After a week of being in West every night I have a whole different view of leadership and I want to share it with you.

I believe leadership is a choice. It is something that you can choose to be in part of your life but not in every part of your life. This is situational leadership. Until the past week I’m not sure I bought into this. Today, I espouse it.

In the next week do yourself a favor.

Choose an area where you can be a leader. Maybe it is at work. Or, at your favorite charity—they always need help. Perhaps it is with your little league. Or maybe it is with your church. Maybe it is even with a Cub Scout group.

People need you. Today. Right now.

Leadership is a choice you make. You don’t have to read one of the 91,027 books. You know in your heart where you can help. Your helping can make a huge difference.

This goes back to the “act as if” phenomenon. If you act as a leader—even though you don’t think you are one—you will become one. Trust me. People will appreciate you and you’ll go home at night having this peace and comfort that you might have never had before.

West, Texas: Lessons in the Midst of the Explosion

“Leadership is something that can be learned. I don’t think anyone is born with it — anymore than I think anyone is a born salesman, born accountant or born athlete. I also believe that great leaders keep learning from other even greater leaders. It happened this week.” —Mark Liston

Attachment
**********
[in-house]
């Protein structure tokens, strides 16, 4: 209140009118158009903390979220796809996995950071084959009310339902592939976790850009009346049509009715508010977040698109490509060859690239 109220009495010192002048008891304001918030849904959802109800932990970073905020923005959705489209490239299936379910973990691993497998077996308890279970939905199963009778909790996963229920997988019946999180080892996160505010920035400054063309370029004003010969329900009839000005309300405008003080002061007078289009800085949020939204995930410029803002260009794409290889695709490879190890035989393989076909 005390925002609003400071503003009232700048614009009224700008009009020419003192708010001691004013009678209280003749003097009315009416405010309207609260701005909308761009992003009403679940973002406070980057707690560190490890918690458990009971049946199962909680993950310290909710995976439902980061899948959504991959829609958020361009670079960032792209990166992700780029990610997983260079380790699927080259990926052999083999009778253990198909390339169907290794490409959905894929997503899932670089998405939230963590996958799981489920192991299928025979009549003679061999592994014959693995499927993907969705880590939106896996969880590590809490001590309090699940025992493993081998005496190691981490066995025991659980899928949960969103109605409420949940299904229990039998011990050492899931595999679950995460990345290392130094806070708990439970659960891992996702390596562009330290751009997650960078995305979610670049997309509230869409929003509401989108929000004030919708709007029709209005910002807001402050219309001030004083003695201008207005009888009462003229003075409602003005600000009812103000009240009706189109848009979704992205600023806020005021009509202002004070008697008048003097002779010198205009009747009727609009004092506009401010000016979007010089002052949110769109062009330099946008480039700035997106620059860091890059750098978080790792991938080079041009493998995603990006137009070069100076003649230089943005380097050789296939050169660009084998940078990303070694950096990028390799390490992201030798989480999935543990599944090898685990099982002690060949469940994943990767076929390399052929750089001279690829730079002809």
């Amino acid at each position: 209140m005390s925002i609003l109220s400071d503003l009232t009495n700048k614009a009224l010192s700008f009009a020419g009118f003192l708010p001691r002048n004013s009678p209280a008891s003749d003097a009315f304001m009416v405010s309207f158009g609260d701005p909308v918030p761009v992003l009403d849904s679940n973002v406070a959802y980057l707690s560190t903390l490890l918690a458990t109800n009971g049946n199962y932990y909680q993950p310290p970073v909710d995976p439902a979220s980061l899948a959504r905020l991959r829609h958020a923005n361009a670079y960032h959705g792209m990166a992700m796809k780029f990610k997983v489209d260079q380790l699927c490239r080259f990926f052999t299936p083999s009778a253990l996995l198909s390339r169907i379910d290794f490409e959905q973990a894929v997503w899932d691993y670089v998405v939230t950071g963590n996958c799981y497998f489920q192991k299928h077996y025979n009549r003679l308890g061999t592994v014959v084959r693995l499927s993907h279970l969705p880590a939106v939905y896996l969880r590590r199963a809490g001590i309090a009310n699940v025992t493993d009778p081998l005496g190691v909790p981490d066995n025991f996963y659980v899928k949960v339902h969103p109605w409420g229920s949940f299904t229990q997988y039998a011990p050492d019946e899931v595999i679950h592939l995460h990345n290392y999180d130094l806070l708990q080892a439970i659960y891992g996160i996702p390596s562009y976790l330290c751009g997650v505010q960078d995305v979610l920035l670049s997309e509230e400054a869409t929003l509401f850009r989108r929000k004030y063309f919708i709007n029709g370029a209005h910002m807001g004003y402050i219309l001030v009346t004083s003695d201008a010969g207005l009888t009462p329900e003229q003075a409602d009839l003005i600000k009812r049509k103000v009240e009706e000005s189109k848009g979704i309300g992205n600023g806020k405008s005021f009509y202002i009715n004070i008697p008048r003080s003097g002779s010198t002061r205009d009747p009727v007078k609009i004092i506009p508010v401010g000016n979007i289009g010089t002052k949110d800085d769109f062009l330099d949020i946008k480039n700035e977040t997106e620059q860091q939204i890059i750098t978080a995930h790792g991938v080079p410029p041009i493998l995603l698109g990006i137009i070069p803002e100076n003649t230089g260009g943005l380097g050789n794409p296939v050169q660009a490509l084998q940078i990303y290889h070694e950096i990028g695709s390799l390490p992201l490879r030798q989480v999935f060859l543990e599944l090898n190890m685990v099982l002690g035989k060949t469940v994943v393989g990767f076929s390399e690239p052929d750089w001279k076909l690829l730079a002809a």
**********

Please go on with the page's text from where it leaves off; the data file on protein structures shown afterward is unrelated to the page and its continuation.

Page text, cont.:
At 8:25 p.m. my wife and I were watching a movie on HBO when the phone rang. It was Todd, one of the guys in our marketing department and he was looking for Doug Dotson’s phone number. Doug, who has served as a frequent contributor to glassBYTEs.com™, is now the Glass Doctor franchisee in Waco, Texas. He made the decision last August to join with his wife, Karen, in this endeavor and leave corporate.

Todd told me that there had been an explosion in West and that one of his coworkers, Jennifer, had her windows blown out just three miles away from the blast! I gave him Doug’s number and a few minutes later Doug was on his way to Jennifer’s house. Only later I learned of the force of the explosion and the devastation as we switched to local TV to see the news reports.

It had to have been an unbelievable explosion.

At 10:41 that evening I received a call from Dina Dwyer-Owens. Dina is the CEO of the Dwyer Group, a company with seven brands, including Mr. Appliance, Mr. Electric, Mr. Rooter, Rainbow, Grounds Guys, Aire Serv and Glass Doctor. In all, the company has nearly 1,700 franchisees internationally. You might have seen Dina on Undercover Boss last year posing as Faith Brown.